QUESTION: I am looking for a new car. I'm currently driving a Subaru Outback MY10 (Purchased in Dec 2009) and is a six-cylinder regular vehicle, auto (not premium) with 85,000km. It's been a great car, and it's in great condition. I am looking at Subaru Outback diesel auto (non-premium) or Mazda CX5 or Hyundai Santa Fe (both diesel) to replace it. Please give me your opinion on these potential replacements and what can I expect for my current vehicle as a trade-in and private sale. Thanks, Ron
Hi Ron, interesting set of vehicles. Couple of points up front: the Outback is somewhat different to the CX-5 and the Santa Fe - it's more car-like. I'd give it extra brownie points as a result of being a known quantity that you have been happy with for 4-5 years. Subaru's Symmetrical AWD system is excellent (I've owned four new Subarus - two WRXs, a Forester and an Outback - and each was an excellent car.)
It's very difficult to make a wrong choice in this set of vehicles. Here are what I view as the relative pros and cons (objectively) but please bear in mind a lot of making the right choice here will be your own personal preferences.
Subaru does some things very well - symmetrical AWD is excellent in the wet and on unsealed roads. The diesel is a good engine - it's a horizontally opposed configuration ('boxer') as opposed to inline, and that keeps the front end's mass centre low, as well as keeping the bonnet line low. It's probably not the most attractive car on the road, but this is of course in the eye of the beholder.
Subaru's quality control is excellent, but the warranty isn't as good as Hyundai's.
The Outback is quite car-like to drive and isn't as high as the CX-5 and Santa Fe - so, among other things it's easier to wash the roof (because it's a little lower) but the absolute height of the cargo space probably isn't as great as the CX-5 or the Santa Fe.
Hyundai Santa Fe
A great vehicle. Strong diesel engine. Long warranty (5yr/unlimited kilometres). It also looks great. Brilliant seven-seat configuration: the third row disappears into the floor brilliantly when not required, leaving an unobstructed cargo space and a flat loading floor.
Personally I hate the left footrest for the driver - a throwback to the previos model, to achieve the required clearance for the (American-spec) foot-operated parking brake. Upmarket Santa Fe models get an electronic parking brake, but the low-spec ones get the pedal - hence the too-low footrest remains.
There's a bit of a question-mark over Hyundai's panorama glass roof durability at the moment, but this applies only to the premium model, which they call a Highlander. If it is any consolation, I think the current media coverage will force Hyundai to lift its customer service game considerably, and that's a good thing for buyers. See more about the Hyundai shattering sunroof problem here.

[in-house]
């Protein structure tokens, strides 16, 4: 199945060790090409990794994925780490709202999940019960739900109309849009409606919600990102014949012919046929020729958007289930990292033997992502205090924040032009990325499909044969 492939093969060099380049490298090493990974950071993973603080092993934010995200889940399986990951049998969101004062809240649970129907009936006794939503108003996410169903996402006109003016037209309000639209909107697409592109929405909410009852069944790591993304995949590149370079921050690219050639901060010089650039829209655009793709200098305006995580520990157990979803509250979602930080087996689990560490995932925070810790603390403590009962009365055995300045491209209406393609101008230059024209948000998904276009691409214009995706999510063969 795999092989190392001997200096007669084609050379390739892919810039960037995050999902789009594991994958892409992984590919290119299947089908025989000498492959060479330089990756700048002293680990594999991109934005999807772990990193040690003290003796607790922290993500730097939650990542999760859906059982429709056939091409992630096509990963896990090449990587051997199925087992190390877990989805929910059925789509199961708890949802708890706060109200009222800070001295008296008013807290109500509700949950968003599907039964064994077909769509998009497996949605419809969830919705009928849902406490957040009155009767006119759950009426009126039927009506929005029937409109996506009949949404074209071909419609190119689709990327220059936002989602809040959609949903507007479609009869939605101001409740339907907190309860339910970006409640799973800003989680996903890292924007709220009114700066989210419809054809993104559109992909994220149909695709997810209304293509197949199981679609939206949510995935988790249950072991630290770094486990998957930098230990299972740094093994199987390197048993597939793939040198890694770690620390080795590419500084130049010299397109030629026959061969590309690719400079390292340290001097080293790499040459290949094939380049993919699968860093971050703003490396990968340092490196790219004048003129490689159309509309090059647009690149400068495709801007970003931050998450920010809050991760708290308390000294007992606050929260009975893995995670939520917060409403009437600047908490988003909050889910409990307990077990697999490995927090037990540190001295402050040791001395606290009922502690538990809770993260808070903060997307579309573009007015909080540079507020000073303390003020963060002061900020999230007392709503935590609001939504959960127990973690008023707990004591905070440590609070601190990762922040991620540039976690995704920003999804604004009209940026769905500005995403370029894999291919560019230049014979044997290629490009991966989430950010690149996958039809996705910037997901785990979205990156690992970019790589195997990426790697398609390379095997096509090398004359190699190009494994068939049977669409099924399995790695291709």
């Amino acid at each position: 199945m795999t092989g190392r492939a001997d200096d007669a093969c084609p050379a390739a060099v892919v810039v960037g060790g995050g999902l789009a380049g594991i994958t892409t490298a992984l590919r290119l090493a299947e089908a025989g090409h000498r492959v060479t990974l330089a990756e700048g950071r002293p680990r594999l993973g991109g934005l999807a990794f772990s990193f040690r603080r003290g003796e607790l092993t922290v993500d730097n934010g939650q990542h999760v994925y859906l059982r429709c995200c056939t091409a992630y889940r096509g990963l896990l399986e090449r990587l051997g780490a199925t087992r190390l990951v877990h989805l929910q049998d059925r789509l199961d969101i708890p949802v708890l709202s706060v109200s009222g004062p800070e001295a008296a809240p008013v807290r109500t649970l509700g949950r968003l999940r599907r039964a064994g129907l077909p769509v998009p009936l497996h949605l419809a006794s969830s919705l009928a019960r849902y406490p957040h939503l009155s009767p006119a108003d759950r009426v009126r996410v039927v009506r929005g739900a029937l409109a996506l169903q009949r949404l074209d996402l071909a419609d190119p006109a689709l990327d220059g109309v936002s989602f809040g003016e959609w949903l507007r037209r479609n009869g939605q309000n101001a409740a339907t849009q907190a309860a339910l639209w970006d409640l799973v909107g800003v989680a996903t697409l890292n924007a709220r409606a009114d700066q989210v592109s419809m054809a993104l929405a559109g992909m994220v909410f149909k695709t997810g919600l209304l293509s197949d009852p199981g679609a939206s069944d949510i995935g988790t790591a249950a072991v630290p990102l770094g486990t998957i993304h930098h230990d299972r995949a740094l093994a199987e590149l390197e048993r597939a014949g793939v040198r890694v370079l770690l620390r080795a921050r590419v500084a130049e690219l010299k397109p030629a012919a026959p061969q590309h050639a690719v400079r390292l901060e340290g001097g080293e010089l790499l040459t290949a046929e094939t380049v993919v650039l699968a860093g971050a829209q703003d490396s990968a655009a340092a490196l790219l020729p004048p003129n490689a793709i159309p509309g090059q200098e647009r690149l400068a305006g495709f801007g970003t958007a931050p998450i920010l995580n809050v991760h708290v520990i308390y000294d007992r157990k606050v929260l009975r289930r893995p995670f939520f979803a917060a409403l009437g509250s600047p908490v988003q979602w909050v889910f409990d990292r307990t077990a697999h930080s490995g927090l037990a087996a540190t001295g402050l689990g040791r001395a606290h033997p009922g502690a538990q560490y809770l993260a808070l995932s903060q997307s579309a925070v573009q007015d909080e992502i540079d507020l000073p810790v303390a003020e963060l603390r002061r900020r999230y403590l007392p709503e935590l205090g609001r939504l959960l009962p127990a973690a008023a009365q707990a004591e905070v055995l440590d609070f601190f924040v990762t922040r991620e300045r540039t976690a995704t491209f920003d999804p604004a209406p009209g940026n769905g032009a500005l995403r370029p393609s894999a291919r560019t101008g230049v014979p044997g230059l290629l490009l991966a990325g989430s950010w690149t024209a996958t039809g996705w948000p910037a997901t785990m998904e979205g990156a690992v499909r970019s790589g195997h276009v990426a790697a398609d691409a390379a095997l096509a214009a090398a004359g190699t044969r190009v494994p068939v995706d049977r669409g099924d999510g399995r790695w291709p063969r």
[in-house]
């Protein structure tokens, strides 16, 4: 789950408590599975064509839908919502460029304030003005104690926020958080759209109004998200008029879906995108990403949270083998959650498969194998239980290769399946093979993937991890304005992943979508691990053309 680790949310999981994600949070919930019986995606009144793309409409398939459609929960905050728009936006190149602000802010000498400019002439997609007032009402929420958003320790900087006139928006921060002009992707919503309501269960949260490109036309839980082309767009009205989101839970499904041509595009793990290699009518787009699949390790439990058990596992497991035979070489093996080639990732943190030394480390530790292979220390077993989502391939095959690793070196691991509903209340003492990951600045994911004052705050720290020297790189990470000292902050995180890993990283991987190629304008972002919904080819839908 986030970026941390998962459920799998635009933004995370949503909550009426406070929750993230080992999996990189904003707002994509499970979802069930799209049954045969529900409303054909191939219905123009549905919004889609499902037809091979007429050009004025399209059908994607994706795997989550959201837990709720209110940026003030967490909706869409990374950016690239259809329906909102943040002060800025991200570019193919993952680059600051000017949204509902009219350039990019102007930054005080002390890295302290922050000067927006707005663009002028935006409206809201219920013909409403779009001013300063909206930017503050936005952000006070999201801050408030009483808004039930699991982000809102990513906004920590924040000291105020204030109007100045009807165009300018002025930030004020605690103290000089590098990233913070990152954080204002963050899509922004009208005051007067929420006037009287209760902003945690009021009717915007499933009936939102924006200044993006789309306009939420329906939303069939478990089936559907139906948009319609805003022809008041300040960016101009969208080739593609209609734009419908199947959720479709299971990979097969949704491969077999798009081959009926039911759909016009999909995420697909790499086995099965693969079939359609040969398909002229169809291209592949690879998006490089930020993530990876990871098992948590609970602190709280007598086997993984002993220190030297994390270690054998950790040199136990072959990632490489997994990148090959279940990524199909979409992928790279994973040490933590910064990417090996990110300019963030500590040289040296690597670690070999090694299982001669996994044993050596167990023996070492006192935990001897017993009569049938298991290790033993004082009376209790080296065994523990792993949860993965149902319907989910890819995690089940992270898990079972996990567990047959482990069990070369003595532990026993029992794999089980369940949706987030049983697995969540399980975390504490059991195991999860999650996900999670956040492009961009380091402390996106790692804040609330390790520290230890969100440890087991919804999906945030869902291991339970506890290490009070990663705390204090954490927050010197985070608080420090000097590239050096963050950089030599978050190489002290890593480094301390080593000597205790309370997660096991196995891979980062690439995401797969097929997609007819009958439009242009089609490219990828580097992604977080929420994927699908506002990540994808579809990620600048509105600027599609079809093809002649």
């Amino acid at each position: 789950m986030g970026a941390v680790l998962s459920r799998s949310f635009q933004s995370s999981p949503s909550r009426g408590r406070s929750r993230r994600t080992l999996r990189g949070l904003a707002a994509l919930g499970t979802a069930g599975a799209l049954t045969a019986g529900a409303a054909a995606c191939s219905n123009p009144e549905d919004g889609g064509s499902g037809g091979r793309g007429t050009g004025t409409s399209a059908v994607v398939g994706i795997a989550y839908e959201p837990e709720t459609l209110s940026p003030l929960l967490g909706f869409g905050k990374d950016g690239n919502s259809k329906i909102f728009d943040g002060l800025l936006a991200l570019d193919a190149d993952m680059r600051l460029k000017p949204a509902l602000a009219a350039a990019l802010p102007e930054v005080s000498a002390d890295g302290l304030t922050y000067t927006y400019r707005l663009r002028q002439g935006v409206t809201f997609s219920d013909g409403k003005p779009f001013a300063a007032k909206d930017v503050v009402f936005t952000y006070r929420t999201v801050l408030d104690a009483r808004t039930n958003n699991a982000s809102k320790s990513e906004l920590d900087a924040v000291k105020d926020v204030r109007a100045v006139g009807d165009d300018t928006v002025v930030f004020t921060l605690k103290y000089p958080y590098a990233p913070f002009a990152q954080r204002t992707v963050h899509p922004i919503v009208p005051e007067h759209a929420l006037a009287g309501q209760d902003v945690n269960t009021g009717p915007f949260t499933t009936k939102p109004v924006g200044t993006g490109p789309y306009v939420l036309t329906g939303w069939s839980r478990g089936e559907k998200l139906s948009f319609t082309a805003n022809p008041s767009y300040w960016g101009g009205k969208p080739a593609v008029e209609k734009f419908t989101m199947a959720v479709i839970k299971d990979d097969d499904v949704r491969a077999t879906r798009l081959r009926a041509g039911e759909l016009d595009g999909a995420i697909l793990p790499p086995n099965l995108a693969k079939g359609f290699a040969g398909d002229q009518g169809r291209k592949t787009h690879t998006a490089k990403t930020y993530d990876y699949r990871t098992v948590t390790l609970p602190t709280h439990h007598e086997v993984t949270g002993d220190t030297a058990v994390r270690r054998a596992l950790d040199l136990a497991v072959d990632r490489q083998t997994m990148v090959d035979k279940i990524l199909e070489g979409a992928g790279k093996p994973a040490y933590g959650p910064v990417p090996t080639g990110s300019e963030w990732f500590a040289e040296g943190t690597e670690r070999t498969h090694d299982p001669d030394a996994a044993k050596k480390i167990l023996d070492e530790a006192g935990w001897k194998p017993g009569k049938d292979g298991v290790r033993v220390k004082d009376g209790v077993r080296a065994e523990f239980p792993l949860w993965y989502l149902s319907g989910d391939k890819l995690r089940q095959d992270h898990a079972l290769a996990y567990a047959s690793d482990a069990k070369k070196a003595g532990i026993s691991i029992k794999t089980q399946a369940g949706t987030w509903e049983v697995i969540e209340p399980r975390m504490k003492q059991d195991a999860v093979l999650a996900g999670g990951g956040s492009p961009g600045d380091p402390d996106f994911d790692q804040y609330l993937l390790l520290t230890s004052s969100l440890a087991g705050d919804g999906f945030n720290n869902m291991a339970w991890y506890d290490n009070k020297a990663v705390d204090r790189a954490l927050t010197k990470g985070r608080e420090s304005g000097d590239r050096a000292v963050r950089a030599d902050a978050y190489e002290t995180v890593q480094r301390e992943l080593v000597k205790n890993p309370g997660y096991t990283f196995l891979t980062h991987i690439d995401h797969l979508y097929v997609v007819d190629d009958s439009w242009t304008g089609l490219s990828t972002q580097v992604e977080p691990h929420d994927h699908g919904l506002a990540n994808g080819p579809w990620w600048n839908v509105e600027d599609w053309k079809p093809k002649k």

More Hyundai Santa Fe Stories
This vehicle is not on your list, but it should be - it shares the Santa Fe's design fundamentals (floorpan and drivetrain, etc) because Hyundai and Kia are flipsides of the same coin. They share R&D and components, but try to keep the brands separate. Same warranty, same underlying technology.
You'd want to compare the Sorento with the Santa Fe very carefully on value: see which one offers you the best bang for your buck. The Sorento's a great SUV as well. (Probably not quite as slick a styling execution as the Santa Fe, but close.)
This is a really good little SUV - it's slightly smaller than the Santa Fe & Sorento. Good driving dynamics, good economy. Back to a three-year/100,000km warranty (like the Subaru) but sensational underlying packaging/tech and very impressive for the money.
You might also be interested in this video (below) which I did for Overlander magazine - it was shot before the current Santa Fe/Sorento was available but you'll find the expert commentary on the vehicles interesting. Everyone loved the CX-5.
See also how the fully loaded Mazda CX-5 Akera Diesel stacks up against the prestige Audi Q3 at the same pricepoint >> (Warning: conclusion might offend Audi Q3 owners...)
More Mazda CX-5 Stories
Buying the Vehicle - How to Save Thousands
When you've made your choice, get a quote on the vehicle from a dealer. See my video on how to beat a car dealer below. Read the full story on dealing with dealers here. When you're ready to buy, drop me another line via the contact form on the website and I'll get you in touch with the brokerage - they can potentially save you thousands on the new acquisition, no matter where you live, simply because of their bulk-buying power and preferential access to the dealer network. It's always best to have a specific vehicle and spec level in mind, right down to preferred colour(s) and options - this is the point where the broker can get to work and really save you serious coin.
If you're intending to finance the car, talk that over with the brokerage as well, because there are some great rates available from reputable Australian lenders. David or Ben can also advise the most tax-effective form of ownership in your particular circumstances (chattel mortgage Vs loan Vs Novated Lease, etc.)
I have a car buyer's economic forecast for 2014 video, below, as well if that's of interest.
A car broker can assist you in trading in your used car. Find out how here >> I'm presuming yours is the first of the fifth-generation Outbacks, the MY10 released in September 2009. Called an Outback R (not the premium). List price about $48,490 back then.
Industry reference guide Redbook says the trade-in is likely to be about $22,200 at the top of the range (as yours in is great condition you might even get a little more) and the private sale price you're likely to realise is about $25,600 - possibly a little more.